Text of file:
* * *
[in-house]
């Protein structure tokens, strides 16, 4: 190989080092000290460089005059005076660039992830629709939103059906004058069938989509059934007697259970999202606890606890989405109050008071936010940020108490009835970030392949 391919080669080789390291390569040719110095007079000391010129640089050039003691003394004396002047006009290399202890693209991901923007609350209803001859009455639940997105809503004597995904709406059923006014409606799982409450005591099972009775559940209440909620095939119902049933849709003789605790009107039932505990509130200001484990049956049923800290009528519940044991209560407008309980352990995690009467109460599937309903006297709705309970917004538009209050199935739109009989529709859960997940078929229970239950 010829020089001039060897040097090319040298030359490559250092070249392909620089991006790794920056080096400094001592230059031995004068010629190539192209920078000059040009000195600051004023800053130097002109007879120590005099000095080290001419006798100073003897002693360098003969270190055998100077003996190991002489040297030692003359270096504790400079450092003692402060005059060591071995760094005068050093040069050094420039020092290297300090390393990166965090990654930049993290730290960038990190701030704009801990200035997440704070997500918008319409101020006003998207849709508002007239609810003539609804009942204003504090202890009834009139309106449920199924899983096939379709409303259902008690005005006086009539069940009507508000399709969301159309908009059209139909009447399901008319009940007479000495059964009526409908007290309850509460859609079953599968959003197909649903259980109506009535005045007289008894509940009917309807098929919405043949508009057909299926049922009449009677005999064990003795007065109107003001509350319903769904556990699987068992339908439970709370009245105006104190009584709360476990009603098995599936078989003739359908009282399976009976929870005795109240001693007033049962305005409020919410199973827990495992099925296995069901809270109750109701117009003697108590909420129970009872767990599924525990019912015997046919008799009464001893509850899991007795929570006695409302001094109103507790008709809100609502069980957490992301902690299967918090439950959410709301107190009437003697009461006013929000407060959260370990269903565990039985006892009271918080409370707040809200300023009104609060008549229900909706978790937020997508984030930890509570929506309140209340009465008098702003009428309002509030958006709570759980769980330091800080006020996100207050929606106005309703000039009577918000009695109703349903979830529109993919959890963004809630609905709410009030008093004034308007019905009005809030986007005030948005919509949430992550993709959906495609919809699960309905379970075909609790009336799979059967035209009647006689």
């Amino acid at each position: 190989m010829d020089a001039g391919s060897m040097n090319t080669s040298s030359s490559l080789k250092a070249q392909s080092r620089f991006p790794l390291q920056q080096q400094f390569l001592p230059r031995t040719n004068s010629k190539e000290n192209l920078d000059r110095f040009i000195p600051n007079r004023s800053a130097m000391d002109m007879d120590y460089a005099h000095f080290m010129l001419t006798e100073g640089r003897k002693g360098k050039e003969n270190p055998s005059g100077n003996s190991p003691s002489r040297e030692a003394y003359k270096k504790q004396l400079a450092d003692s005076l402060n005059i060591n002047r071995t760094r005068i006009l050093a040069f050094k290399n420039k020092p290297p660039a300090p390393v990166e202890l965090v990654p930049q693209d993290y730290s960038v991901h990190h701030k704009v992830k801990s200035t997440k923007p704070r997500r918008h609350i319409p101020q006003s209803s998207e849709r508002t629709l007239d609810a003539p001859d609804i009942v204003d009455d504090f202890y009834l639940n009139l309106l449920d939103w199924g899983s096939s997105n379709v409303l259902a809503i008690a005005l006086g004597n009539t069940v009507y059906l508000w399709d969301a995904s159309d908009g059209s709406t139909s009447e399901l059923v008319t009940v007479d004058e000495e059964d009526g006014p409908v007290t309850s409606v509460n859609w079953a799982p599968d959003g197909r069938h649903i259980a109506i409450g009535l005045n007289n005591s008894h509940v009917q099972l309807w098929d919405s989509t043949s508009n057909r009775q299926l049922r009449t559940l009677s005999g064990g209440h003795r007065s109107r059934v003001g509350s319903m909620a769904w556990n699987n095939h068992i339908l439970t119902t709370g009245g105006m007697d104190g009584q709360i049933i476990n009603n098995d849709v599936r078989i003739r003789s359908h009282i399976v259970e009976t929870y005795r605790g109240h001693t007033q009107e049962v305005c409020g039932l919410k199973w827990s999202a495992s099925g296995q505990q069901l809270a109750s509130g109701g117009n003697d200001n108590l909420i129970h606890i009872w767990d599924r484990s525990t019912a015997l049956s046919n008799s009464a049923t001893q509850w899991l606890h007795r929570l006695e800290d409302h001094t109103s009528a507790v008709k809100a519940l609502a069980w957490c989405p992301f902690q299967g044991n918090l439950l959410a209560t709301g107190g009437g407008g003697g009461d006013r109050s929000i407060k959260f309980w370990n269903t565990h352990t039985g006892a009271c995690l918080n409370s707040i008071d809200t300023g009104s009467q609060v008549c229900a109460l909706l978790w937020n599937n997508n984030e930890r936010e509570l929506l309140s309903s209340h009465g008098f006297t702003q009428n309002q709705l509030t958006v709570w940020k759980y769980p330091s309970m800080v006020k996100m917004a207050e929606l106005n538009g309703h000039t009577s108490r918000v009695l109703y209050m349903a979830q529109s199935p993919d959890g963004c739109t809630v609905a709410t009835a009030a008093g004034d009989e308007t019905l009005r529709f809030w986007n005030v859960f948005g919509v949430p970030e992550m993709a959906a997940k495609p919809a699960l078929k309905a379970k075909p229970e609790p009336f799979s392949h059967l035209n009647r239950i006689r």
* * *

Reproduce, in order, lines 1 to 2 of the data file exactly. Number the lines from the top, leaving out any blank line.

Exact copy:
[in-house]
């Protein structure tokens, strides 16, 4: 190989080092000290460089005059005076660039992830629709939103059906004058069938989509059934007697259970999202606890606890989405109050008071936010940020108490009835970030392949 391919080669080789390291390569040719110095007079000391010129640089050039003691003394004396002047006009290399202890693209991901923007609350209803001859009455639940997105809503004597995904709406059923006014409606799982409450005591099972009775559940209440909620095939119902049933849709003789605790009107039932505990509130200001484990049956049923800290009528519940044991209560407008309980352990995690009467109460599937309903006297709705309970917004538009209050199935739109009989529709859960997940078929229970239950 010829020089001039060897040097090319040298030359490559250092070249392909620089991006790794920056080096400094001592230059031995004068010629190539192209920078000059040009000195600051004023800053130097002109007879120590005099000095080290001419006798100073003897002693360098003969270190055998100077003996190991002489040297030692003359270096504790400079450092003692402060005059060591071995760094005068050093040069050094420039020092290297300090390393990166965090990654930049993290730290960038990190701030704009801990200035997440704070997500918008319409101020006003998207849709508002007239609810003539609804009942204003504090202890009834009139309106449920199924899983096939379709409303259902008690005005006086009539069940009507508000399709969301159309908009059209139909009447399901008319009940007479000495059964009526409908007290309850509460859609079953599968959003197909649903259980109506009535005045007289008894509940009917309807098929919405043949508009057909299926049922009449009677005999064990003795007065109107003001509350319903769904556990699987068992339908439970709370009245105006104190009584709360476990009603098995599936078989003739359908009282399976009976929870005795109240001693007033049962305005409020919410199973827990495992099925296995069901809270109750109701117009003697108590909420129970009872767990599924525990019912015997046919008799009464001893509850899991007795929570006695409302001094109103507790008709809100609502069980957490992301902690299967918090439950959410709301107190009437003697009461006013929000407060959260370990269903565990039985006892009271918080409370707040809200300023009104609060008549229900909706978790937020997508984030930890509570929506309140209340009465008098702003009428309002509030958006709570759980769980330091800080006020996100207050929606106005309703000039009577918000009695109703349903979830529109993919959890963004809630609905709410009030008093004034308007019905009005809030986007005030948005919509949430992550993709959906495609919809699960309905379970075909609790009336799979059967035209009647006689």